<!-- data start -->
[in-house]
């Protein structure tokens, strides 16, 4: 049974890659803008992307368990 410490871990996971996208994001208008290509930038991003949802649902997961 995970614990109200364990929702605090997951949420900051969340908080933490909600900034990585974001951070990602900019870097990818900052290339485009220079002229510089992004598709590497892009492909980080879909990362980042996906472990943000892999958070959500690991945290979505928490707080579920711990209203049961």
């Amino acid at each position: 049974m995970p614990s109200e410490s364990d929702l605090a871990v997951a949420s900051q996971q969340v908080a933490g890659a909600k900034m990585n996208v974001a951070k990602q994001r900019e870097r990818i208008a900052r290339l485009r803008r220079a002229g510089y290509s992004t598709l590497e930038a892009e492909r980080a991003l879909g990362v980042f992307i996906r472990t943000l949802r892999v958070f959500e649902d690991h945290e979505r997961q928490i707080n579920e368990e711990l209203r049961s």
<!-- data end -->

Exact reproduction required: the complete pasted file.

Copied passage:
[in-house]
């Protein structure tokens, strides 16, 4: 049974890659803008992307368990 410490871990996971996208994001208008290509930038991003949802649902997961 995970614990109200364990929702605090997951949420900051969340908080933490909600900034990585974001951070990602900019870097990818900052290339485009220079002229510089992004598709590497892009492909980080879909990362980042996906472990943000892999958070959500690991945290979505928490707080579920711990209203049961």
């Amino acid at each position: 049974m995970p614990s109200e410490s364990d929702l605090a871990v997951a949420s900051q996971q969340v908080a933490g890659a909600k900034m990585n996208v974001a951070k990602q994001r900019e870097r990818i208008a900052r290339l485009r803008r220079a002229g510089y290509s992004t598709l590497e930038a892009e492909r980080a991003l879909g990362v980042f992307i996906r472990t943000l949802r892999v958070f959500e649902d690991h945290e979505r997961q928490i707080n579920e368990e711990l209203r049961s």